Vocations Blog

Every vocation story begins with a call – a call to share your gifts with others who want to make a difference in the world. If you believe that you’ve heard God’s call, and you want to write your own story with the Dominican Sisters of Peace, contact us to begin a conversation.


Living Today as a Day of Thanks

Blog by Sr. Mai-Dung Nguyen

Everyone can agree 2020 has been a challenging year in our human history, filled with so many uncertainties and losses. We cannot predict how from day to day our life will turn out. In such a reality, how do you live each day joyfully and how do you find opportunities to lighten your day?

Although Thanksgiving has passed, I still want to share with you a wonderful turkey story that brought so much lightness to our local community.

One day, a sister and I went to buy a turkey for our Thanksgiving dinner. We brought home two turkeys because of a bargain deal, “buy one, get one free.” We froze one and thawed out the other one, and after the thawed turkey was unpacked, what we saw on this turkey was not what we had expected.

“Oh no! Where are the legs?” I shouted with a high voice, drawing the attention of three other sisters in my community who were in the kitchen.

“Oh, no wings either. Why?” my voice sounded higher.  

For those who desire dark turkey meat for their Thanksgiving dinner, you can imagine how disappointed I was at that moment. While I was still fretting over missing these delicious parts of the turkey, suddenly, after looking at the turkey, then looking at my sisters, all four of us burst out laughing at the same time.  We were laughing because the fine print on the package labeling read “Honey Turkey Breast.”  This was not a whole turkey.  We chuckled and shared humorous conversations back and forth.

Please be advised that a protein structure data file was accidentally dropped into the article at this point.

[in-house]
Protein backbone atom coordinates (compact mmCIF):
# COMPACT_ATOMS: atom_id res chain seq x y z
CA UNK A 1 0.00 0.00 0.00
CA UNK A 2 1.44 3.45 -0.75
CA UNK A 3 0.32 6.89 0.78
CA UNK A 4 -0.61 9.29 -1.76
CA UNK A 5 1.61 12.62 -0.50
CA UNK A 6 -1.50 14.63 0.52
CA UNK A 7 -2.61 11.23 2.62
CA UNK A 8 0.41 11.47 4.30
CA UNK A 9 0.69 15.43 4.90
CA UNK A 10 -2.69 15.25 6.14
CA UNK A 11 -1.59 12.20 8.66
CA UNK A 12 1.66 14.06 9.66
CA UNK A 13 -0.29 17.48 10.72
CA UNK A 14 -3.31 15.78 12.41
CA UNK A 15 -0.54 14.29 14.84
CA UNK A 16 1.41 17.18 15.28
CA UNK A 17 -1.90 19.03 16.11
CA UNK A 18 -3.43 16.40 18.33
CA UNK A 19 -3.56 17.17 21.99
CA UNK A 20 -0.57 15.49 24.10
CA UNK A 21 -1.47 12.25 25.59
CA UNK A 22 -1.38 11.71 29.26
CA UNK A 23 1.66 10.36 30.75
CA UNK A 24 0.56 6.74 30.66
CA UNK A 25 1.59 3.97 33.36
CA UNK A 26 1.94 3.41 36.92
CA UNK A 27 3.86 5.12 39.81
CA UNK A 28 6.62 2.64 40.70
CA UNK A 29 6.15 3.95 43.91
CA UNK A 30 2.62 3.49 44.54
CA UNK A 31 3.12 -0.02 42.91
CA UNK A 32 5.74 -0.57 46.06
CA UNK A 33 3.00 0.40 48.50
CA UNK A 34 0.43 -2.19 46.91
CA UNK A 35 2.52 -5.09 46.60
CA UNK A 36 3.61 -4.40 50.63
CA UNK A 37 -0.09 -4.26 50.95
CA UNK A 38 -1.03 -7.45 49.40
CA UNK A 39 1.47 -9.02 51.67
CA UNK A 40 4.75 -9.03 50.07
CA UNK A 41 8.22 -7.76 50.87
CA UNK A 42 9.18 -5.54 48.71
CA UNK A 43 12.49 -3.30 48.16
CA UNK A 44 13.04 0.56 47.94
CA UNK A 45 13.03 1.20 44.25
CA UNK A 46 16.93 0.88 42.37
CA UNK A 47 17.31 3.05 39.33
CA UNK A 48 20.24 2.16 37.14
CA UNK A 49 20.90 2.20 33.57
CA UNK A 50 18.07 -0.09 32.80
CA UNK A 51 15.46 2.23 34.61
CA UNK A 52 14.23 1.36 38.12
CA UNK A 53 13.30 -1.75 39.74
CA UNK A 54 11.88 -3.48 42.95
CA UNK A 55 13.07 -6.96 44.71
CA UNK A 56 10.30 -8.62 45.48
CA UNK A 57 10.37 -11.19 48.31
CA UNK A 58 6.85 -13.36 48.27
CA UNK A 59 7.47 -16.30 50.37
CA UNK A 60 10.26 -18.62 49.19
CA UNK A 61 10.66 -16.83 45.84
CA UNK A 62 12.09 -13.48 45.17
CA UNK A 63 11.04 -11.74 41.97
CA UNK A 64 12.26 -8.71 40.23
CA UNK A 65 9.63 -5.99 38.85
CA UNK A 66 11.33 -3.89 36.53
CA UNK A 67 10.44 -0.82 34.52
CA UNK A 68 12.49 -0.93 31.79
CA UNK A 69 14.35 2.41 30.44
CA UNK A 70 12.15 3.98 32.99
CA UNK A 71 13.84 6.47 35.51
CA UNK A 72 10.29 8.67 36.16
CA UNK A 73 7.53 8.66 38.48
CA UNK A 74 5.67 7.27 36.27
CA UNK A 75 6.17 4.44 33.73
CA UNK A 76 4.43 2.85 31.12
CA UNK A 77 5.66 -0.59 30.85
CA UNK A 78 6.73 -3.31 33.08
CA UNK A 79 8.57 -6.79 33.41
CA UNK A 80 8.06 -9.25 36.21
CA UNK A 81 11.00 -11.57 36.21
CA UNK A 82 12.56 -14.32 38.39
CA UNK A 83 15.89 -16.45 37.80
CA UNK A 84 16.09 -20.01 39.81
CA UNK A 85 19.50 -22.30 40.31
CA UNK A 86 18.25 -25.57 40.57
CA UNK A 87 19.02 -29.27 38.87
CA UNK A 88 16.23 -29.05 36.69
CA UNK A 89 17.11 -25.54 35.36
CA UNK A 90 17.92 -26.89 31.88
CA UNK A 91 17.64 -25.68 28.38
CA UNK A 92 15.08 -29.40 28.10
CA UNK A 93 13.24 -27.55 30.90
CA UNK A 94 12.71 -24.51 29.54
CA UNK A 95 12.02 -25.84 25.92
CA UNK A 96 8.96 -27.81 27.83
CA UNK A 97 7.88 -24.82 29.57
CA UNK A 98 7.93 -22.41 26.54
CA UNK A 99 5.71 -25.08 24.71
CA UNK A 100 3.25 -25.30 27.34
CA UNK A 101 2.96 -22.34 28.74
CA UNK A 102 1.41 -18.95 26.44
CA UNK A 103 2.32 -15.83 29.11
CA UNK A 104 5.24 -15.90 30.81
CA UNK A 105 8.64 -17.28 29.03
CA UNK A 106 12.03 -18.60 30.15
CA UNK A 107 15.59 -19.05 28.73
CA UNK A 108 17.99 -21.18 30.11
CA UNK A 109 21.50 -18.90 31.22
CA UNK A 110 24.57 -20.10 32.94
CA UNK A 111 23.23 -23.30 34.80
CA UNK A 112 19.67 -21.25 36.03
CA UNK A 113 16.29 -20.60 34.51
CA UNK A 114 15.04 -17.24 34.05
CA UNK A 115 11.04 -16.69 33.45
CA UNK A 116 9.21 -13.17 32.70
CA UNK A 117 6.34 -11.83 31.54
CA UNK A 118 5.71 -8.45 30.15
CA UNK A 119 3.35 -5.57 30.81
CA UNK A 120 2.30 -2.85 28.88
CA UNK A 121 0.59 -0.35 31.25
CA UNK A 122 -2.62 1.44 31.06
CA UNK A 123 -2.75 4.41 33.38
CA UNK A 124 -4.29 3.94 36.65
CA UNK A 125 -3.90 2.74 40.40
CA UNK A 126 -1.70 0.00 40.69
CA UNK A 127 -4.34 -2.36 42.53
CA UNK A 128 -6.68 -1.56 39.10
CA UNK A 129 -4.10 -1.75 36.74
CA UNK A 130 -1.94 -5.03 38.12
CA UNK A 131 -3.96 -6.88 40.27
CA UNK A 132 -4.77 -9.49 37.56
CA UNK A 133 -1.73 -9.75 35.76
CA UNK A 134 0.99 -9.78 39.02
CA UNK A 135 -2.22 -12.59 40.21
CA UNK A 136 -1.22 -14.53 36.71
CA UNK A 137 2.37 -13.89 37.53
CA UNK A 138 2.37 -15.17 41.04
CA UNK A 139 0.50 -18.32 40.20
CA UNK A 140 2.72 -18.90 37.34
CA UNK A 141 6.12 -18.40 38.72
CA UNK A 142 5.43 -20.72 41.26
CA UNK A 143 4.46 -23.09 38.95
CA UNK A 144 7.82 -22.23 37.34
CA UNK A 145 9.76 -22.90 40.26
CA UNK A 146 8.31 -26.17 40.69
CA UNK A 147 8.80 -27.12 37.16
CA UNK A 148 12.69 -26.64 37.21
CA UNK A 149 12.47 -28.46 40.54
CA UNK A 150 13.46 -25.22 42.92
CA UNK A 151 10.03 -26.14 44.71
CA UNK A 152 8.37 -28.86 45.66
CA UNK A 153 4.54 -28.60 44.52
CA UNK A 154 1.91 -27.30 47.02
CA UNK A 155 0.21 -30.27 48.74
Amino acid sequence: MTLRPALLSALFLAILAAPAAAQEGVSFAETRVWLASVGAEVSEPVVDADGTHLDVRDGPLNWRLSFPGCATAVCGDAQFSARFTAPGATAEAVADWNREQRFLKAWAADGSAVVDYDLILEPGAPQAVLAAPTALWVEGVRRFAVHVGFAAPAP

“No wonder it was buy one get one free.”

But … we saved almost $40 in purchasing the turkey.”

“Think about it this way: if the turkey had legs and wings, it would fly away and would not be here for us to eat.”

Maybe the wings and the legs are somewhere helping people affected by the pandemic.”

We laughed and laughed without stopping. We could not believe that this turkey uplifted our spirit so much. If we had a whole, perfect turkey, we would not have enjoyed a memorable and funny Thanksgiving Day.

Having this joyful spirit within the community, plus the presence of the turkey without legs and wings, brought to mind the scripture quote, “We are the body of Christ.” Yes, we are the body of Christ to one another in any situation and wherever we live. Through the community of Christ, darkness can become the light of Christ, shining in various ways. We did not have the dark meat, but we had abundant laughter instead. Even now, after two weeks, we still laugh every time we talk about the turkey and recall our jokes. The breast meat was the most delicious turkey meat that I had ever eaten before, maybe because it was seasoned with our joyful spirit. And yet, the lost wings and legs of this turkey reminds us that God needs our help as God’s wings and legs to deliver love, hope, joy, peace to the world through who we are.

This turkey story speaks volumes for us as we live out this Advent season with joy, love, peace, and hope.  It is a story that calls us to give thanks for what we receive each day.

Today is a great day to give thanks to God
for my life and the lives of others.
Today is a great day to reaffirm that
with God, everything is possible.
With God, all pieces of life come together,
for God is the energy in all relationships,
pulling all things together in unity and love.
Today is a great day to start over as a brand-new day.
New possibilities are opened throughout the day,
for me to live fully under God’s grace,
to become truly who I am called to be,
to give one another legs to walk or wings to fly.
If today is not a great day, what day would be a great day for me?

If today you feel God’s voice nudging you, this is definitely a great day to discern your call. Visit our vocation website page or contact us. We don’t need a perfect day or a perfect plan to start our discernment, for today is a great day that God has given to us.

Posted in God Calling?

A Season of Hope…

Blog by Sr. Bea Tiboldi

Sometimes it feels like we have been “waiting in darkness” for so long, especially since the beginning of this pandemic. Lauren Thompson says in her book, Hope is an Open Heart: “sometimes hope feels far away, but hope is always there. (…) Hope is always there inside you, waiting to unfold.”